cannel coal

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Related to cannel coal: Candle coal, boghead coal

cannel coal:

see coalcoal,
fuel substance of plant origin, largely or almost entirely composed of carbon with varying amounts of mineral matter. Types

There is a complete series of carbonaceous fuels, which differ from each other in the relative amounts of moisture, volatile matter,
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Cannel Coal


a variety of sapropelic fossil coal that is black with a grayish or slightly brown cast and a dull satiny luster. The fracture is flat-conchoidal and smooth, and the structure is massive. Because of the considerable density and viscosity of cannel coal, it can be used as a material for artistic and household items. Under a microscope, cannel coal is an aggregate chiefly of microspores and sparse fragments of megaspores in a brown basic mass without fusite or larger plant remains. The basic mass is sapropelic with an admixture of humus matter. Cannel coal has a high hydrogen content (6–9 percent) and can be lit by a match. It is found in coal seams in the form of intercalations or lenses.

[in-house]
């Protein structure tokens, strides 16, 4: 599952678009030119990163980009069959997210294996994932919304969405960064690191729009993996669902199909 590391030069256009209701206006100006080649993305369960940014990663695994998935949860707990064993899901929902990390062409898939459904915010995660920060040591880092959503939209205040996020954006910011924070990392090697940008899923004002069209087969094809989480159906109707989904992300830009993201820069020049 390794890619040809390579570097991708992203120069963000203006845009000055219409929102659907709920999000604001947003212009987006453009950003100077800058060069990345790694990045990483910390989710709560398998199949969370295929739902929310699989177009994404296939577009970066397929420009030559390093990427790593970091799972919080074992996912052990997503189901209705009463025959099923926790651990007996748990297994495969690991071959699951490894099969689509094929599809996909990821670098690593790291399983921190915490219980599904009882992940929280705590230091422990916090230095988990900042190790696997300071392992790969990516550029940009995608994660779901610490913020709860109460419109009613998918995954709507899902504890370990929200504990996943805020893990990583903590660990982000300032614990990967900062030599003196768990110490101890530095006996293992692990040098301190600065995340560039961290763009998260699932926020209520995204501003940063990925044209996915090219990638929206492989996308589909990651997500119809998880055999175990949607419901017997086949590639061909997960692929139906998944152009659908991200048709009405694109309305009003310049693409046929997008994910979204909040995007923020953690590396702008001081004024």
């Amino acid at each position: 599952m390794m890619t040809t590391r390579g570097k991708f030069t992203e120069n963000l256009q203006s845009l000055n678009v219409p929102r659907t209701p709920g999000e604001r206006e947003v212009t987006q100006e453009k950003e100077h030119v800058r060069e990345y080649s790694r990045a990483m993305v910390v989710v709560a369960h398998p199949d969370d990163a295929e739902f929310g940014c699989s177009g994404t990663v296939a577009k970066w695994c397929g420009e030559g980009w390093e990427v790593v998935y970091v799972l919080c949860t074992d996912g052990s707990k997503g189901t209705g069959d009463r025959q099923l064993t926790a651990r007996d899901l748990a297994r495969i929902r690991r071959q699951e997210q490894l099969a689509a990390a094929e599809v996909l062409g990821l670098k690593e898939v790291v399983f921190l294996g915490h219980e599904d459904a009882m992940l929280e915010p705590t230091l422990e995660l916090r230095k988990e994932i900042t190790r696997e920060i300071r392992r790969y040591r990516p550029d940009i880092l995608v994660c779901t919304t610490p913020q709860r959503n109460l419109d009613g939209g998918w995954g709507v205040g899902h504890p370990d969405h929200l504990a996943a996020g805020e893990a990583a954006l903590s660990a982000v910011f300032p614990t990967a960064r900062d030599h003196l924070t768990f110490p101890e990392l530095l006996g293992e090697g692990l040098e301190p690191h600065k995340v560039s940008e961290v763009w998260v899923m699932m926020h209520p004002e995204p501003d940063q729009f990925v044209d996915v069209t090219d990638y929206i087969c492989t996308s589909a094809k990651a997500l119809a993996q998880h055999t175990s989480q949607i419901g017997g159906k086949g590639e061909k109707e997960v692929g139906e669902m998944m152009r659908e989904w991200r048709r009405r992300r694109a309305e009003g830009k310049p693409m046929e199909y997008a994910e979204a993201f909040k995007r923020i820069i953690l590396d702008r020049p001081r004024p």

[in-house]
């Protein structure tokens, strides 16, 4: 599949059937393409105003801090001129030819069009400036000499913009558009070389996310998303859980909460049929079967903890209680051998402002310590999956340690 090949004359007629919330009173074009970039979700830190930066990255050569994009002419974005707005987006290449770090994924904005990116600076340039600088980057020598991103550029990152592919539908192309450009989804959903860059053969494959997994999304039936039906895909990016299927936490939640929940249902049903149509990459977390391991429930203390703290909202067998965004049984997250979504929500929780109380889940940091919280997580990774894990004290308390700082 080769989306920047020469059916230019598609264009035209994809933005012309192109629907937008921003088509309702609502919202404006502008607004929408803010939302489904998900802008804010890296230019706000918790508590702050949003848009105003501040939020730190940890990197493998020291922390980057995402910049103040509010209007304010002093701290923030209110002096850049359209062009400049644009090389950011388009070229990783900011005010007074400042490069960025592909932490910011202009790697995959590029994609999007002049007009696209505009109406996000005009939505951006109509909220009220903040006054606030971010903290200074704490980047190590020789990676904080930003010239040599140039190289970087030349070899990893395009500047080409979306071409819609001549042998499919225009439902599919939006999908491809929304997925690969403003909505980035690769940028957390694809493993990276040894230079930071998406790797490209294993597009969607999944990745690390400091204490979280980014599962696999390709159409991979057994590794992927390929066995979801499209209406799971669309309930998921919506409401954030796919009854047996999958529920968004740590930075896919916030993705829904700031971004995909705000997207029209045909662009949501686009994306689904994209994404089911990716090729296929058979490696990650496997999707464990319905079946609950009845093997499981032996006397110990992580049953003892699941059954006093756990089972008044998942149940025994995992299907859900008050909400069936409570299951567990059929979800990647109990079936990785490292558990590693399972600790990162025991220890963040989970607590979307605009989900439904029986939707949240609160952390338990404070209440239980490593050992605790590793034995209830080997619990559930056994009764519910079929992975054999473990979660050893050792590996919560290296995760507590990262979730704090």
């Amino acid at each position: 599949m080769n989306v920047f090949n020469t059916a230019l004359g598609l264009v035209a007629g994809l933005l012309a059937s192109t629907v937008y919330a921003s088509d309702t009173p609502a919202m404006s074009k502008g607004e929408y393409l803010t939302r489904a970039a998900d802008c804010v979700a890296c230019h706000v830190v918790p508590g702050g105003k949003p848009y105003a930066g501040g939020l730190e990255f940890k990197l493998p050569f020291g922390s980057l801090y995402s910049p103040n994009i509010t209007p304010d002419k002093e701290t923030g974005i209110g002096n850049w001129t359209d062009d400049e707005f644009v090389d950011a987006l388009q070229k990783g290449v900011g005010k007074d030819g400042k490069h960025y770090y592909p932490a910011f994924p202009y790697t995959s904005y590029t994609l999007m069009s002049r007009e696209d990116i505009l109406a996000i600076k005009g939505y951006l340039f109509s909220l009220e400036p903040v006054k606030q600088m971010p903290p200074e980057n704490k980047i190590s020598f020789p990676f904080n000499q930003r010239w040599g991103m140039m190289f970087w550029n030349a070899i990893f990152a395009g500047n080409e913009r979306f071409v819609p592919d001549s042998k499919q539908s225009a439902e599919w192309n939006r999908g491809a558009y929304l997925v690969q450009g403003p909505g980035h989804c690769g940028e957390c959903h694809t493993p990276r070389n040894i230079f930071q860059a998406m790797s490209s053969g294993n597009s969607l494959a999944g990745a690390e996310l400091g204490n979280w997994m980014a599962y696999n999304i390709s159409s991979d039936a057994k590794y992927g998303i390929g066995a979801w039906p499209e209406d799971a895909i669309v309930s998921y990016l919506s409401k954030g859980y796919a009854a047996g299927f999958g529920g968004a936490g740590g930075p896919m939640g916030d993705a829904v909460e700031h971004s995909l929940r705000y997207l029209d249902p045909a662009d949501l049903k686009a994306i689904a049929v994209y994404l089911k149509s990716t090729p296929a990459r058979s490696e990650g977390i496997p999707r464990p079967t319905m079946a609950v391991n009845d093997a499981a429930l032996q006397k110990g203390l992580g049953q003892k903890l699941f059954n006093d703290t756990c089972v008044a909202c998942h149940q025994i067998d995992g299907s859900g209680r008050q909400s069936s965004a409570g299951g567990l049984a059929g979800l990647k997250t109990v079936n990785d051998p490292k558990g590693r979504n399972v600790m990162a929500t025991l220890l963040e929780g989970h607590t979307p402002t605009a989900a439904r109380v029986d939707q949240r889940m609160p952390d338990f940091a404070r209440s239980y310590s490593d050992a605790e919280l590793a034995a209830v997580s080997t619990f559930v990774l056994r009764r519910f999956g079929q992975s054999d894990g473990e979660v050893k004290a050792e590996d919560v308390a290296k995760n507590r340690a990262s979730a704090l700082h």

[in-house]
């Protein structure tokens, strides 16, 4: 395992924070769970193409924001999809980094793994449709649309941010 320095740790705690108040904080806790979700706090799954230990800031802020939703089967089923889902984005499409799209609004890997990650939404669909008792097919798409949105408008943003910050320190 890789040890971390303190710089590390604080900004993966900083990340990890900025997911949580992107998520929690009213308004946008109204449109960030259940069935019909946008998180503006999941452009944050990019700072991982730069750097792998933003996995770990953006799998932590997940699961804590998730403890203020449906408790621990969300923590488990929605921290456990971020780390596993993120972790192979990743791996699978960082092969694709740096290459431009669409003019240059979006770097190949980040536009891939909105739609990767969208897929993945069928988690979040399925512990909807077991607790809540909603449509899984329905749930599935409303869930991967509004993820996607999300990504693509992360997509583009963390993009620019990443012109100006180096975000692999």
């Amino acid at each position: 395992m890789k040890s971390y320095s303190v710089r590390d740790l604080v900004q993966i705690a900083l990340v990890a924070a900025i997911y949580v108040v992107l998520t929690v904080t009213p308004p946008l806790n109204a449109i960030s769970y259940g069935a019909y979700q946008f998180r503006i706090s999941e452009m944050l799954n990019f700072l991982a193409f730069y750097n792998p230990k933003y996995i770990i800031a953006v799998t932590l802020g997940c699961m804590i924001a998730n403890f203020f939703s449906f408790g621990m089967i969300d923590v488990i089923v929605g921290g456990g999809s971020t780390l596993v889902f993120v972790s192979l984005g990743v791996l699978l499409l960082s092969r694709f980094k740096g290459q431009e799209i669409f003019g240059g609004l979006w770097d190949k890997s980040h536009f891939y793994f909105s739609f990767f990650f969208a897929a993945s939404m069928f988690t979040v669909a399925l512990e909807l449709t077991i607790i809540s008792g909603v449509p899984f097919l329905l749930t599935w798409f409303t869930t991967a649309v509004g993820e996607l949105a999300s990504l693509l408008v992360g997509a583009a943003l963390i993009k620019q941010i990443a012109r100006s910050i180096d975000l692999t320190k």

cannel coal

[′kan·əl ‚kōl]
A fine-textured, highly volatile bituminous coal distinguished by a greasy luster and blocky, conchoidal fracture; burns with a steady luminous flame. Also known as cannelite.
References in periodicals archive ?
The cannel coal example may have been added at the same time.
However, with the necklace from Poltalloch, Argyll & Bute, a set of 15 small and narrow cannel coal beads probably represents the addition of a plain fusiform bead bracelet, made by a local person, to create a parure of black jewellery.
The one from Law Park, Balnacarron, Fife, for example, contained jet, cannel coal, and a distinctive high-yttrium lignite, used for spacer plates as well as beads.
Disc beads appear almost exclusively to be of cannel coal and shale, which in one case (Barns Farm, Fife) has been proven to be local.
1993 for discussion of the methodology), while the physical characteristics are consistent with cannel coal (Davis 1993: table 1).